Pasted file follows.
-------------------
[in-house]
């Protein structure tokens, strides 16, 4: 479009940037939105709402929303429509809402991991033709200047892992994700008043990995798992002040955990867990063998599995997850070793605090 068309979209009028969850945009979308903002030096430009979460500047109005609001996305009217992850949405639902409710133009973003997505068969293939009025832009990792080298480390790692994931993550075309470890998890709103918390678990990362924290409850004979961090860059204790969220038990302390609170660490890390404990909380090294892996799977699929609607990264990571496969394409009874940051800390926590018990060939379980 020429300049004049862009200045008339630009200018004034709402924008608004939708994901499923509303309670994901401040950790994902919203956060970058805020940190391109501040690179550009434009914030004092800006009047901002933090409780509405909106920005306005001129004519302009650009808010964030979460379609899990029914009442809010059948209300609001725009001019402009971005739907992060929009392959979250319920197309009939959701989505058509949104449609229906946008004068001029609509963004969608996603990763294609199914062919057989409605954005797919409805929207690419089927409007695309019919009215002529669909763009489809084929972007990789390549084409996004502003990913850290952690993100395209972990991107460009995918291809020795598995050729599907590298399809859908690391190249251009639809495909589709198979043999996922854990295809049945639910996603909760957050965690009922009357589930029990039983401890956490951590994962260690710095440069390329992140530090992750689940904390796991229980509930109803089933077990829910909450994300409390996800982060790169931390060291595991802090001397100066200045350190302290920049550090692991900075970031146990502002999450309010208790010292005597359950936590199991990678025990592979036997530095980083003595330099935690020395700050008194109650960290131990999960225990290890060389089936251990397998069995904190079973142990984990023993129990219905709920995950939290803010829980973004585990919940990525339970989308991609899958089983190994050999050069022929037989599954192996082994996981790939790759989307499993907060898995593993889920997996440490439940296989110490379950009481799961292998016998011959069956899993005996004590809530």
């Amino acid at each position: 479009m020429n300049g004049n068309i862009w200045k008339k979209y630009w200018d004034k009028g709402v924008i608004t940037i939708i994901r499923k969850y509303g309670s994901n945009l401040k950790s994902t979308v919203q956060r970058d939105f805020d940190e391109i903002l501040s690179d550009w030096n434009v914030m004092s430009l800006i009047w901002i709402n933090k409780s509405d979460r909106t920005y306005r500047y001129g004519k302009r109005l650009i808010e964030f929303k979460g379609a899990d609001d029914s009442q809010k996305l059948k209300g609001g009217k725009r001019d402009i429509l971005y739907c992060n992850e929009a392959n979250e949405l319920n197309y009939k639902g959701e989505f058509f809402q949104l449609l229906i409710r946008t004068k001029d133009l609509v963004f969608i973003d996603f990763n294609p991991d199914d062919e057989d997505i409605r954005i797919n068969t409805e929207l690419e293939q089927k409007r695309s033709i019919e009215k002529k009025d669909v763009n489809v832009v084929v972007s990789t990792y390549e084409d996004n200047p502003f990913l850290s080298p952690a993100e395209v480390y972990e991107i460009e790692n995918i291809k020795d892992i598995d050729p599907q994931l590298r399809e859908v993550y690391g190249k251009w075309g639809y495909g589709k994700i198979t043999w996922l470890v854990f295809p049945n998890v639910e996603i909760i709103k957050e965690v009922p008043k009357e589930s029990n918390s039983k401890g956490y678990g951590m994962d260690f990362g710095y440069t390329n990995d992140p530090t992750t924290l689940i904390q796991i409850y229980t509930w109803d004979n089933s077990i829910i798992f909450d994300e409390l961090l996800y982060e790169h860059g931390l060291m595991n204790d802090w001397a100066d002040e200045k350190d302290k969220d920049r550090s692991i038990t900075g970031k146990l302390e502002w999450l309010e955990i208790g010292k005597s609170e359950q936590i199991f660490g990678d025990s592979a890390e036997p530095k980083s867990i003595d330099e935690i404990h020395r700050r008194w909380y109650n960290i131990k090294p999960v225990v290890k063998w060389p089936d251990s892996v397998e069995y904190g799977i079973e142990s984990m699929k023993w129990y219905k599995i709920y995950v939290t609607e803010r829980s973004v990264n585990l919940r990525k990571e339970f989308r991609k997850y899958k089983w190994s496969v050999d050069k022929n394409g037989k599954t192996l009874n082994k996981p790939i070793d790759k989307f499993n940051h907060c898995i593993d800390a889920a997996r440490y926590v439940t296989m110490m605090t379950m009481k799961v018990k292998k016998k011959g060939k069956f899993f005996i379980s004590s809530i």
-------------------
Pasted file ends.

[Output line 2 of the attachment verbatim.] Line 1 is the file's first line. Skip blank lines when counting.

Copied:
């Protein structure tokens, strides 16, 4: 479009940037939105709402929303429509809402991991033709200047892992994700008043990995798992002040955990867990063998599995997850070793605090 068309979209009028969850945009979308903002030096430009979460500047109005609001996305009217992850949405639902409710133009973003997505068969293939009025832009990792080298480390790692994931993550075309470890998890709103918390678990990362924290409850004979961090860059204790969220038990302390609170660490890390404990909380090294892996799977699929609607990264990571496969394409009874940051800390926590018990060939379980 020429300049004049862009200045008339630009200018004034709402924008608004939708994901499923509303309670994901401040950790994902919203956060970058805020940190391109501040690179550009434009914030004092800006009047901002933090409780509405909106920005306005001129004519302009650009808010964030979460379609899990029914009442809010059948209300609001725009001019402009971005739907992060929009392959979250319920197309009939959701989505058509949104449609229906946008004068001029609509963004969608996603990763294609199914062919057989409605954005797919409805929207690419089927409007695309019919009215002529669909763009489809084929972007990789390549084409996004502003990913850290952690993100395209972990991107460009995918291809020795598995050729599907590298399809859908690391190249251009639809495909589709198979043999996922854990295809049945639910996603909760957050965690009922009357589930029990039983401890956490951590994962260690710095440069390329992140530090992750689940904390796991229980509930109803089933077990829910909450994300409390996800982060790169931390060291595991802090001397100066200045350190302290920049550090692991900075970031146990502002999450309010208790010292005597359950936590199991990678025990592979036997530095980083003595330099935690020395700050008194109650960290131990999960225990290890060389089936251990397998069995904190079973142990984990023993129990219905709920995950939290803010829980973004585990919940990525339970989308991609899958089983190994050999050069022929037989599954192996082994996981790939790759989307499993907060898995593993889920997996440490439940296989110490379950009481799961292998016998011959069956899993005996004590809530």